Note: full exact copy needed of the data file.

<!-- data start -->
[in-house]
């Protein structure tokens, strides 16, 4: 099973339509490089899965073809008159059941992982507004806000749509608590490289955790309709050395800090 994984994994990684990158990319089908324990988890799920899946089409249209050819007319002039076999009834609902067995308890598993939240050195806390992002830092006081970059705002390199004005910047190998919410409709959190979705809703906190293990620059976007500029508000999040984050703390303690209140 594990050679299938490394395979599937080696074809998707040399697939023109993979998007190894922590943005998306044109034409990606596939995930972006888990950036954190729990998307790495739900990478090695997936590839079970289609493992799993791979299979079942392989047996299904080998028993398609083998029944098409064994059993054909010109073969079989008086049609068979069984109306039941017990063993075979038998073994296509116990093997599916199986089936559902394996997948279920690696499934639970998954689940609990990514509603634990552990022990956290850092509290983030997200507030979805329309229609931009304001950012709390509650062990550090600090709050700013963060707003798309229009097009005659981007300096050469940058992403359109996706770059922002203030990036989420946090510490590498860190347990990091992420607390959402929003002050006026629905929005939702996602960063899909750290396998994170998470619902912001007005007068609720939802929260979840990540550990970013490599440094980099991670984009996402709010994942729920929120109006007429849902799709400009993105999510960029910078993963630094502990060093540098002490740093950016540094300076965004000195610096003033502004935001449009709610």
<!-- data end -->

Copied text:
[in-house]
């Protein structure tokens, strides 16, 4: 099973339509490089899965073809008159059941992982507004806000749509608590490289955790309709050395800090 994984994994990684990158990319089908324990988890799920899946089409249209050819007319002039076999009834609902067995308890598993939240050195806390992002830092006081970059705002390199004005910047190998919410409709959190979705809703906190293990620059976007500029508000999040984050703390303690209140 594990050679299938490394395979599937080696074809998707040399697939023109993979998007190894922590943005998306044109034409990606596939995930972006888990950036954190729990998307790495739900990478090695997936590839079970289609493992799993791979299979079942392989047996299904080998028993398609083998029944098409064994059993054909010109073969079989008086049609068979069984109306039941017990063993075979038998073994296509116990093997599916199986089936559902394996997948279920690696499934639970998954689940609990990514509603634990552990022990956290850092509290983030997200507030979805329309229609931009304001950012709390509650062990550090600090709050700013963060707003798309229009097009005659981007300096050469940058992403359109996706770059922002203030990036989420946090510490590498860190347990990091992420607390959402929003002050006026629905929005939702996602960063899909750290396998994170998470619902912001007005007068609720939802929260979840990540550990970013490599440094980099991670984009996402709010994942729920929120109006007429849902799709400009993105999510960029910078993963630094502990060093540098002490740093950016540094300076965004000195610096003033502004935001449009709610």